the second entrance
Today is the 26th of January 1943, and the train has stopped. Most of the women are asleep, those who are still awake are unable to locate the city where the train has stopped, it is much too dark.
Helene knows one thing. Wherever they are, she won't step out of this wagon. She heard stories from her friends, stories about the worst place on earth, a prison camp that was built to assassinate.

Back in 1940, Helene was a seamstress working with her mother in Paris. She had a good relationship with her clients, based on trust and respect. But they were all living in a country which had an uneven relationship to its citizen. 
The armistice between France and Germany didn't include any specifics about the jewish population in France yet all laws in Germany were to be applied in France, including those related to the precarisation of the jewish population.
On the 27th of September 1940, german occupation forces published an ordinance defining "who is a jew". A month later, it was defined what the jewish population was allowed to do as a profession, where they were allowed to go, what they were allowed to own. Each time the french government agreed.
In 1941, the first specifically skilled jewish french were regrouped in french internment camps such as Drancy or the Velodrome d'hiver. More and more gatherings occured, all those people were being sent somewhere, there was a reason behind it.
Helene wasn't jewish yet some of her clients were, and they  needed help. She started hiding her clients, at her place, at her work,... She did her best to help. They explained her the years of persecution, harassment, and belittling. And they told her the stories they heard of killing camps, so far east that no one would know, wrapped in darkness.
Helene tried to get out of internment camps some of the people she knew. But that was one step too far to the french authorities, who saw this as suspicious and investigated her. It didn't take long before she was arrested in October 1942.

Back in the present, the women spend the entire night inside the wagons. It is silent, cold, so much colder than in France.
The next morning is brutal, the women can hear dogs shouting , the whistles of the guards, screams, hits. Josee, the wagon's natural leader, gives everyone the necessary motivational speech. Whatever happens, they are united and prepared.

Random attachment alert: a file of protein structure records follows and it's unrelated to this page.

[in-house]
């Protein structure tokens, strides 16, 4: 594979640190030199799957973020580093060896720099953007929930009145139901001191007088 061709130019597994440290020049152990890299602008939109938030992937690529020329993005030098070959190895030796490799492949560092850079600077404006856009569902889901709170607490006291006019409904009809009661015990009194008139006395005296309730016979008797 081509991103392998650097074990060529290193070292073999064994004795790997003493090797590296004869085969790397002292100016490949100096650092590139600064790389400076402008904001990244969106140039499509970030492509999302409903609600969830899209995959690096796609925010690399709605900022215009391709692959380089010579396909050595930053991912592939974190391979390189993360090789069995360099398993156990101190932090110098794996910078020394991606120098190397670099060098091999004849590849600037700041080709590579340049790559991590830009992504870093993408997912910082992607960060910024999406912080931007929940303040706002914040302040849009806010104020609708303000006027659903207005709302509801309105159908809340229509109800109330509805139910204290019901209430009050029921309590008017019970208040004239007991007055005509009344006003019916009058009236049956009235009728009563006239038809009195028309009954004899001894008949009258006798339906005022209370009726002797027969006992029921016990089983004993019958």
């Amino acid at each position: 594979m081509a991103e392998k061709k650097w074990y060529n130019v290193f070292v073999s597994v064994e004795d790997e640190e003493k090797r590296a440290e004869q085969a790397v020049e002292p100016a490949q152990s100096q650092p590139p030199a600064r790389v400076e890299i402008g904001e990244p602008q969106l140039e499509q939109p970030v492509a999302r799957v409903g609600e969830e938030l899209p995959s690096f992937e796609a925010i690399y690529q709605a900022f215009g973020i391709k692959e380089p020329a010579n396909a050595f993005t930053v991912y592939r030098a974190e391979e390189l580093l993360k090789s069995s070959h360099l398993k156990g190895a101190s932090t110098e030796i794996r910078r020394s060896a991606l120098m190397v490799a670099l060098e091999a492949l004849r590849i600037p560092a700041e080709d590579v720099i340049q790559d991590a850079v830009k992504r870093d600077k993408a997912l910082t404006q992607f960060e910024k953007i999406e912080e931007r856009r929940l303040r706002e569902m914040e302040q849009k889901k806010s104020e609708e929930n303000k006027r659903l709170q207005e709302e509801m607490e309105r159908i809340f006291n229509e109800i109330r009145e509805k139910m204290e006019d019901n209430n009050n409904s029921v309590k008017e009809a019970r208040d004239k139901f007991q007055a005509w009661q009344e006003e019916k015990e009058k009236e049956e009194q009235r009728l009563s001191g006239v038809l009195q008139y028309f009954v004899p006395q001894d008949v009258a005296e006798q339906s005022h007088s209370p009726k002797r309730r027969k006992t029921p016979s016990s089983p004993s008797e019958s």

The wagon door finally opens, chaos starts. The guards lose no time, they grab the women's ankles and pull them out of the train. Even those who are trying to get out swiftly are pulled with violence. There is no explanation, no direction, nothing, only violence.
One of the women loses her balance and drops her luggage on the side. As she leaves the group to attempt to reach it, a guard unleashes his dog on her. Josee jumps off the train and runs to her, pulling her away from the dog's teeth. Thankfully, the dog only ripped the clothes, but Josee is angry, she won't let it pass, and stands to the guard who was supposed to hold the dog. She yells at him, how could he have been so careless with his dog? He replies by hitting her in the belly with his lead baton. Josee loses her balance, 2 women need to hold her so she doesn't fall.
Helene is the last to leave the wagon. She doesn't want to, but she has no choice. Helene's biggest fear is to meet with a client there, someone she couldn't have hid or tried to help. As she is forced out, she faces a light frozen landscape, darkness can be wrapped in snow apparently. 

The women are ordered to walk to a camp in the distance, like a black stain in a greyish landscape. The ground is slippery, the luggages they are all carrying are heavy, it is a tough walk. The women meet with other prisoners, it is a shock, they never met men or women looking like this, almost all alike, too thin for their clothes, with a blank expression on their faces.
Then they see a sign in german, “vernichtungslager”. Does it mean camp nothing? Or camp of creating nothing? Or is it camp of annihilation? Or extermination? Only Helene knows exactly what it means, her worst fear is about to become reality.
The panic grows among the group, with each step bringing them closer to the camp’s entrance. Yet one woman starts humming the french anthem. Another one hums, she is followed by another woman, who sings a little louder. The chain keeps on enlarging, soon, all 230 women of the train sing the national french anthem in one strong voice. An unbreakable force is moving towards Birkenau, a force not even the guards, the dogs, or the SS, could shatter.
Maybe some women sing because they are scared, they also sing for courage. Their voices are heard in the whole camp, everyone stops whatever they are doing, everyone listens.

This is the voice of the resistance.

Thank you for listening to this episode of 31000/45000, the story of 2 trains of french members of the resistance. My name is Matthieu Landour Engel and this is the second episode regarding the women, the 31000.